Not to forget the Reason for the Season, Christianity Today published an article December 19th about the Star of Bethlehem. The article interviewed astronomers including Michael Molnar, author of the 1999 book, The Star of Bethlehem: The Legacy of the Magi. -EditorUsing powerful computer software, an Australian astronomer says that he has re-created the night sky over Bethlehem in the year 2 B.C. and discovered a planetary conjunction that may have been the Star of Bethlehem that drew the Magi to worship the baby Jesus.
Astronomer Dave Reneke said the close proximity of Venus and Jupiter created a spectacle in the night sky just before the summer solstice that year. Britain's Telegraph newspaper reported that Reneke went so far as to suggest that perhaps Christmas should be celebrated on June 17 rather than December 25. An interesting idea, since the December Christmas celebration probably doesn't mark the true birth day of Jesus either. The December observance has its roots in a Roman celebration of the winter solstice.
The story in Matthew's Gospel seems to indicate that the people of Judea were oblivious to the Star. So, at least one scholar has taken a different approach to identifying the Star of Bethlehem.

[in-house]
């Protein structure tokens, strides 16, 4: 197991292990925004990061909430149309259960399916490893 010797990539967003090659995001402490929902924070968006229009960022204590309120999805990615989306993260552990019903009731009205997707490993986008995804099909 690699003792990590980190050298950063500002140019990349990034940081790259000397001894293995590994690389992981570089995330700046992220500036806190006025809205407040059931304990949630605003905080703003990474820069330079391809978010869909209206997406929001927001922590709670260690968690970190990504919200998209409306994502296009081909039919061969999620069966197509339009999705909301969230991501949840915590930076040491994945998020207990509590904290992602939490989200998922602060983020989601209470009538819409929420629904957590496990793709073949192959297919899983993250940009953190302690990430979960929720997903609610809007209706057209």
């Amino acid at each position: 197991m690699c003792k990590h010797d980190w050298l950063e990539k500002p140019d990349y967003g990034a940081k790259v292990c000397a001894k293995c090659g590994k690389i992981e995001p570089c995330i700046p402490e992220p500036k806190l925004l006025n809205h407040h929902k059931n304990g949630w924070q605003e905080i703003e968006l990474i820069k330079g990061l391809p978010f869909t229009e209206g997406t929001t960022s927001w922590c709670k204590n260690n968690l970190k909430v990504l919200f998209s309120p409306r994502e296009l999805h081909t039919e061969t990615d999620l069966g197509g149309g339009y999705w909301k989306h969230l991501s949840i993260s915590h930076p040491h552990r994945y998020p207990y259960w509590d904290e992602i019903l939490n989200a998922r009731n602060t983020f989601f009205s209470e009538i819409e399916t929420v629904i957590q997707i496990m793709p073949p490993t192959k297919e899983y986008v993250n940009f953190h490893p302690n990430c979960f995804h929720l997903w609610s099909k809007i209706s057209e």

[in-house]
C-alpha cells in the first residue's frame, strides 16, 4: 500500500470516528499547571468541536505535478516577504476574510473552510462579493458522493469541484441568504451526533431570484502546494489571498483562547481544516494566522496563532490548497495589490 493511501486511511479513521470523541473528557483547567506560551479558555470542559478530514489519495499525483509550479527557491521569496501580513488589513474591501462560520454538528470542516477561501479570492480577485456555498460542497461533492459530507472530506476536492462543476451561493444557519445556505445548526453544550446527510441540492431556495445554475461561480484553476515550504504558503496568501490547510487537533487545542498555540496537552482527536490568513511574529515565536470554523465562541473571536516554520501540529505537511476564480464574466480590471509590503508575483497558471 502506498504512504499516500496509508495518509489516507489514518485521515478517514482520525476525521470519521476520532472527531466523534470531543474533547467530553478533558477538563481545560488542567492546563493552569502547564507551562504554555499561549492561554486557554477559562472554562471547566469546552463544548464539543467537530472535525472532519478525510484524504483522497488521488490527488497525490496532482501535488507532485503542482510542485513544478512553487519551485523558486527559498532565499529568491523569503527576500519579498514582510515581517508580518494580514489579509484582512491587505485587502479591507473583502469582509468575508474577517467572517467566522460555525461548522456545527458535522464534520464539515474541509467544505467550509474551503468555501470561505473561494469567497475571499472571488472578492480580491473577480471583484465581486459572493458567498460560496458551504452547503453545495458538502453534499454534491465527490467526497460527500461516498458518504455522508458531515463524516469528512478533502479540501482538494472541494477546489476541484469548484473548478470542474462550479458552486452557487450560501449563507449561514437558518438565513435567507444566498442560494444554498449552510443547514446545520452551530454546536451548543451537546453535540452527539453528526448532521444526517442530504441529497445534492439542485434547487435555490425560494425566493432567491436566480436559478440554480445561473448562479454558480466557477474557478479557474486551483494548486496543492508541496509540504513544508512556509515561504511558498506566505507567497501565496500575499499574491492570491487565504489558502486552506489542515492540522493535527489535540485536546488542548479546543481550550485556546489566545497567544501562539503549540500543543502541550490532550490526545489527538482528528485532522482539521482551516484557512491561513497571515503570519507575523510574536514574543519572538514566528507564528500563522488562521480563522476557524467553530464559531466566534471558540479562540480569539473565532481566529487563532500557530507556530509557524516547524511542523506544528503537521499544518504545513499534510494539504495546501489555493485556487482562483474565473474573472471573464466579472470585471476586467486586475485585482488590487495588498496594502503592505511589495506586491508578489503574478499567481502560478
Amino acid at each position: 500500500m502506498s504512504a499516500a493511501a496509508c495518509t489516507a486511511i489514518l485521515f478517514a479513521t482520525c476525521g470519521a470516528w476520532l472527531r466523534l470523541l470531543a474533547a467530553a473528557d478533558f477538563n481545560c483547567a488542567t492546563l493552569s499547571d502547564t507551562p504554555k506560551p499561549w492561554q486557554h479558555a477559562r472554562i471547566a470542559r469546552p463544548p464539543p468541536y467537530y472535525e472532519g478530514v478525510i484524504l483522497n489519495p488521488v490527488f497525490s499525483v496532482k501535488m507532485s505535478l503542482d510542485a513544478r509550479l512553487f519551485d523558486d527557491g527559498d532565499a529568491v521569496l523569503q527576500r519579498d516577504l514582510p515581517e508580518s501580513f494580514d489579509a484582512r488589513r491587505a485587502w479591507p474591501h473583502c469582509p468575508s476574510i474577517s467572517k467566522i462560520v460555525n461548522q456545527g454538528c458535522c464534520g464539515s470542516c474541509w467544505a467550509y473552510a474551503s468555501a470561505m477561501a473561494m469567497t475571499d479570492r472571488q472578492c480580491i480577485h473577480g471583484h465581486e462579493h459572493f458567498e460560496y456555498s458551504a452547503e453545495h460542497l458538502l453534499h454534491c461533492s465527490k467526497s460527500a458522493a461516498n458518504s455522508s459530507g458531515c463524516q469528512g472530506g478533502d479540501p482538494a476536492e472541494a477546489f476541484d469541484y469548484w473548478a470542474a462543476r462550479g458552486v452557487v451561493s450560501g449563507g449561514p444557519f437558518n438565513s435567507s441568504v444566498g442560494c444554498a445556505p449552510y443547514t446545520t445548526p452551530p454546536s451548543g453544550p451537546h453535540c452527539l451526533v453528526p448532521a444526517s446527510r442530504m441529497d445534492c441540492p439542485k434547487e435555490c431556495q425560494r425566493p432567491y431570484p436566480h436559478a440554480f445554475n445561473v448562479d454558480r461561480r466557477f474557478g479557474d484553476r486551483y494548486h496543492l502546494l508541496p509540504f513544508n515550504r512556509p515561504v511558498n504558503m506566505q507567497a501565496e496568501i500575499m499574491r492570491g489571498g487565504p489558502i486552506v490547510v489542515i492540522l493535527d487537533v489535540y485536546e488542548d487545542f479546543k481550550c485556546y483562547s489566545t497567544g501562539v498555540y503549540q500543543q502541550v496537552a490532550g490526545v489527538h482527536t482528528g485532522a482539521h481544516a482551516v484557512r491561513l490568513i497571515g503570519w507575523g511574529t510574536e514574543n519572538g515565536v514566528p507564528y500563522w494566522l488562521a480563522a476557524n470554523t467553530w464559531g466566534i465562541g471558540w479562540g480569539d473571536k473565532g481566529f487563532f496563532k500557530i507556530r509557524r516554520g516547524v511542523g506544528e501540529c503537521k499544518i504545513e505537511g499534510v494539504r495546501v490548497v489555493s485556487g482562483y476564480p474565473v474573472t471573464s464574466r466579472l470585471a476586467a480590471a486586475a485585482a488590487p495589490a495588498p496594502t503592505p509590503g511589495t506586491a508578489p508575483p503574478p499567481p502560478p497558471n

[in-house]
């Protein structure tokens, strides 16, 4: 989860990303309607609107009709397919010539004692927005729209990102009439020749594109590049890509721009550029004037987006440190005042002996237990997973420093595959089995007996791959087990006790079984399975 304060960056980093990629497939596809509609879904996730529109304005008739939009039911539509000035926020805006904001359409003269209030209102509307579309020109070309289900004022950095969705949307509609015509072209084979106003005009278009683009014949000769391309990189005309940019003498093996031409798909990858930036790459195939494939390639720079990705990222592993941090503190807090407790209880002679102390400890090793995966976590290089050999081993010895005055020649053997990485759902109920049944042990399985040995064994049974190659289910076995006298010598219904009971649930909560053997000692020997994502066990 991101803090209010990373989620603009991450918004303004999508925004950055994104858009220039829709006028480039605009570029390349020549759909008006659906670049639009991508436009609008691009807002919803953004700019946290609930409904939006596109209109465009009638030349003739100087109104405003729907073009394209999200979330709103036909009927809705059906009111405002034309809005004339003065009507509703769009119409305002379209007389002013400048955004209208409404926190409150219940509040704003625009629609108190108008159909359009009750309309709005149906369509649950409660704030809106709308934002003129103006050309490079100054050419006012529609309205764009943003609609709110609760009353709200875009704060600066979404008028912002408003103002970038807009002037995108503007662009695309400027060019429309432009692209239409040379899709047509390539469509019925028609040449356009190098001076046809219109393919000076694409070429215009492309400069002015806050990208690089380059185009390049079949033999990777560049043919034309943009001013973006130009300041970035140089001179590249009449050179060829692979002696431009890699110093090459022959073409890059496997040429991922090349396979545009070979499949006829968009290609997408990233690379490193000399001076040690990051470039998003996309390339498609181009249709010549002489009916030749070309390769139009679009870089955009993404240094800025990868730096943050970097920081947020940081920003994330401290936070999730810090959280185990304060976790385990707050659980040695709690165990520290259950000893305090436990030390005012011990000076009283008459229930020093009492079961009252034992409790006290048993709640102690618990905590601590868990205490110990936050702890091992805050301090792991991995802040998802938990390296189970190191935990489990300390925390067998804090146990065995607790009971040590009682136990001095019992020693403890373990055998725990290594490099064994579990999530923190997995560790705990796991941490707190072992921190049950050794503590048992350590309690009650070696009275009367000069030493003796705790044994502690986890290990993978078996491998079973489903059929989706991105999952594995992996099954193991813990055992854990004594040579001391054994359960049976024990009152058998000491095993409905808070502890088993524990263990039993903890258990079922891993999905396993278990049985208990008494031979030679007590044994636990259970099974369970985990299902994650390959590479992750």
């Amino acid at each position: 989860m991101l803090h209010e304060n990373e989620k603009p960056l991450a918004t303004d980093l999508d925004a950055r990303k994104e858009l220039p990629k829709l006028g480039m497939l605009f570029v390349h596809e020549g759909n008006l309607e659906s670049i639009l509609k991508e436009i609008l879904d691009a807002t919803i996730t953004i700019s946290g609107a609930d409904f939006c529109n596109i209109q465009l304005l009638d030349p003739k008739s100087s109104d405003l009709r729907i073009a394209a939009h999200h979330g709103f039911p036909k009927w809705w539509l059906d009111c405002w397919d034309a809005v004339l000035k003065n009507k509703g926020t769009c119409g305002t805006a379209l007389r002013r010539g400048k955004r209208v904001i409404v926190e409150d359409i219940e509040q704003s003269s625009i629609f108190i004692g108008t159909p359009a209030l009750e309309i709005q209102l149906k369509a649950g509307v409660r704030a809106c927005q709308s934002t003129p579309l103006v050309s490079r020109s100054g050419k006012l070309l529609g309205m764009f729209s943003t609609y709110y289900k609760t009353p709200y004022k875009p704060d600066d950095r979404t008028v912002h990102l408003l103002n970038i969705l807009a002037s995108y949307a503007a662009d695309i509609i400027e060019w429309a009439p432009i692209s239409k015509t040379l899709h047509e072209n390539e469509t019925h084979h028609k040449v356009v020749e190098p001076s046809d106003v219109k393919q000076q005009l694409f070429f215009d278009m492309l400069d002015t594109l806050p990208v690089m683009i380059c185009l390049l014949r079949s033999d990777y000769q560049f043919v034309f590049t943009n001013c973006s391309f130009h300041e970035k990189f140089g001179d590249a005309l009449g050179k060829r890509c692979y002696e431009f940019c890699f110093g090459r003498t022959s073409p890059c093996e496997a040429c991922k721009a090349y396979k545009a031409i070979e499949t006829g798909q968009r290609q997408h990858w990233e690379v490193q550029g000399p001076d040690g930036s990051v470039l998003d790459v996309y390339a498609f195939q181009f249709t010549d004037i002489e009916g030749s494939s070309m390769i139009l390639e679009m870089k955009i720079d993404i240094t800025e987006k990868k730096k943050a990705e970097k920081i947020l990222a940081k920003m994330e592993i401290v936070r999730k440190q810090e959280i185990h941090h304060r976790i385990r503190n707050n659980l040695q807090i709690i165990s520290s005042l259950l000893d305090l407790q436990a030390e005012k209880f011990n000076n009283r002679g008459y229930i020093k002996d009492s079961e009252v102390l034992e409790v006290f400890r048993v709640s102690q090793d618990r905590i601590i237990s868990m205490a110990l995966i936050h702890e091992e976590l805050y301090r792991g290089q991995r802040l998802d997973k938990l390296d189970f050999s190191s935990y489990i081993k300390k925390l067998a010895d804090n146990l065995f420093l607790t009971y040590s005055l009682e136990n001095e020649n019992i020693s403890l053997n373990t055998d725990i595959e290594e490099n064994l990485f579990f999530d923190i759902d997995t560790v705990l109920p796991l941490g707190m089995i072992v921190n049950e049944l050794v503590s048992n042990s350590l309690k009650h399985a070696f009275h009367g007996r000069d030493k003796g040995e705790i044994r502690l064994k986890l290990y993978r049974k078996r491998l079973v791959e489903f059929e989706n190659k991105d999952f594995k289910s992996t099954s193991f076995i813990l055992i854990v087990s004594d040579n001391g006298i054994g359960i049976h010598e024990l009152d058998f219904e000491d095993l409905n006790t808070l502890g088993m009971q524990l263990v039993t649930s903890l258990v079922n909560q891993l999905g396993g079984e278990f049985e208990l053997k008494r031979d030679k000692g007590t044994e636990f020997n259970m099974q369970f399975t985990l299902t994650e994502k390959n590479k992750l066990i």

"I set out to find what a stargazer of Roman times would have recognized as the star of a new Judean king," wrote retired Rutgers University astronomer Michael Molnar in the preface of his 1999 book, The Star of Bethlehem: The Legacy of the Magi.
Owen Gingerich, professor emeritus of astronomy at Harvard University, thinks that Molnar is on the right track. "He has made a serious attempt to situate the Star in terms contemporary with the event, tying it in with numismatical evidence and Roman imperial horoscopes," he said. "Too many have tried to formulate the Star in modern terms, without considering the first century context."
Molnar said it was an ancient coin that initiated his Star quest. "That coin had Aries the Ram on it," he said in an interview. "My research of several astrological manuscripts from Roman times showed that the kingdom of Judea was represented by Aries the Ram."
Molnar's extensive research in primary sources led him to a set of conditions that "pointed like an astrological road sign to Jerusalem."
To read the complete article, see: Searching for the Star of Bethlehem (www.christianitytoday.com/ct/2008/decemberweb-only/151-51.0.html)
For more information on Molnar's book, see: Revealing the Star of Bethlehem (http://www.eclipse.net/~molnar/)
THE BOOK BAZARRE
Wayne Homren, Editor
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